Foreword: The environment and racialized development

After nearly two years of societal upheaval due, in large part, to the COVID-19 pandemic, it can be easy to push anything not of the most immediate importance to the back of the mind. 

When a school closes for lack of staff and parents have to scramble to find someone to supervise their kids, or a job site shuts down leaving employees at a loss to find money for bills, or, god forbid, a tornado wreaks destruction on a town, as DE Editor Sophie Whitten recorded in Kentucky, the first thought isn’t ‘let’s analyze the decisions and structures that led us here.’

Generally it’s to act, and survive. 

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At some point, we do need to step back and figure out just how things got this bad. 

This special edition of the paper is focused on environmental issues, with a focus on environmental racism, and the anticlimactic, slow-moving catastrophes that rarely become a priority.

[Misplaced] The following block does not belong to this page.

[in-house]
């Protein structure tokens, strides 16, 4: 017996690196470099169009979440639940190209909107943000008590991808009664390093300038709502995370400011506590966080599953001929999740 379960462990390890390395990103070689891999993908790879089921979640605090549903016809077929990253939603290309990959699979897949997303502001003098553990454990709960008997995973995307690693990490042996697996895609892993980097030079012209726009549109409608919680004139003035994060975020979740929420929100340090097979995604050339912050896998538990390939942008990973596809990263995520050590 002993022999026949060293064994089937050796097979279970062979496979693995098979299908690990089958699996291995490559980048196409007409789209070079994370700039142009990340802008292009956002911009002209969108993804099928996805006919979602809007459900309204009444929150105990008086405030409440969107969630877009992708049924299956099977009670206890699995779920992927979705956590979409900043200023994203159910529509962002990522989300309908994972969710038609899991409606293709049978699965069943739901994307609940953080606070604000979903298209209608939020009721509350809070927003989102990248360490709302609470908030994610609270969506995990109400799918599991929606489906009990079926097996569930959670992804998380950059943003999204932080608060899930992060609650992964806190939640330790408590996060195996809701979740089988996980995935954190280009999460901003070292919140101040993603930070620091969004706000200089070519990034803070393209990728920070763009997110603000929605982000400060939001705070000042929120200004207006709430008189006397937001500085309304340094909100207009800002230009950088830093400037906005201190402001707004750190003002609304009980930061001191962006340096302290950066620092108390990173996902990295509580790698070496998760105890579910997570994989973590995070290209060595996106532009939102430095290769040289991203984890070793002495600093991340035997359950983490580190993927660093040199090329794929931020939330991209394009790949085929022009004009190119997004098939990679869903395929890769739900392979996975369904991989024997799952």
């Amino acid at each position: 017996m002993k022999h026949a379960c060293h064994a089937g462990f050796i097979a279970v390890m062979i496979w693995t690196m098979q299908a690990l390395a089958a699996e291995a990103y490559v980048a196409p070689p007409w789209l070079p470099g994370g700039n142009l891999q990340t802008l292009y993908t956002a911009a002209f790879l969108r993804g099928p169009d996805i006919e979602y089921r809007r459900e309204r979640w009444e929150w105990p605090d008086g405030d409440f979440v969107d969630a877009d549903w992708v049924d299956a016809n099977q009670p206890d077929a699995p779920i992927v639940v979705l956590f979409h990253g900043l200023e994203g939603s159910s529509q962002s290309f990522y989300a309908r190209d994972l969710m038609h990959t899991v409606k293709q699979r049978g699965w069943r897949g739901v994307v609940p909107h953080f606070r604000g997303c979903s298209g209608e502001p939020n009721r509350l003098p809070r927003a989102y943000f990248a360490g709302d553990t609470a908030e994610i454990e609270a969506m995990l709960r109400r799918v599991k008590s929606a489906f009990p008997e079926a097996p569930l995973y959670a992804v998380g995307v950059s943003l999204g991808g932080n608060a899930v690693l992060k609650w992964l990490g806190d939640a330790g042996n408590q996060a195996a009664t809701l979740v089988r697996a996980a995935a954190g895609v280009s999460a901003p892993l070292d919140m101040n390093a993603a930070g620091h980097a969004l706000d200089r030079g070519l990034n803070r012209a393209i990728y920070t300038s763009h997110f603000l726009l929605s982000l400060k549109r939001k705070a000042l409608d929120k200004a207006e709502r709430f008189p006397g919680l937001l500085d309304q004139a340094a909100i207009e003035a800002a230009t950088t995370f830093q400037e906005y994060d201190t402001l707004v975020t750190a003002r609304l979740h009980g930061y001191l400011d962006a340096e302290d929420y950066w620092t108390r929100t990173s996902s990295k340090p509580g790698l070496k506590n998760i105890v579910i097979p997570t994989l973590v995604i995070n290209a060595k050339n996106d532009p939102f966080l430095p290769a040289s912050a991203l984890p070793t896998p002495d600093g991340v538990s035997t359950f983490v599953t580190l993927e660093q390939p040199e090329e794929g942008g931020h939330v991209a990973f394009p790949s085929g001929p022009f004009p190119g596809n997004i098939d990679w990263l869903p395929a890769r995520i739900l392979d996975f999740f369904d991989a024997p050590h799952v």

Environmental racism is defined, broadly, as the disproportionate impact of human-originated environmental hazards on communities of color. 

We can see those impacts across the world, as industrial production has altered and intensified global weather patterns, and in our own backyards, where nutritious food is often inaccessible, divestment from social services breeds desperation and violence, and toxic runoff infiltrates our water and soil. 

These problems are the result of a line of decisions in the US and other countries that can be traced back centuries. 

Theft of land from indigenous people, chattel slavery, and a capital-driven economy concentrated immense wealth in the hands of very few people, and, despite numerous reforms, inequalities in land distribution, political access, and well-paid work persist to this day. 

Despite many obstacles, numerous groups are making an effort to foster cooperation over competition in their communities in an effort to restore health and stability. 

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Just a few of those struggles are highlighted in this edition. 

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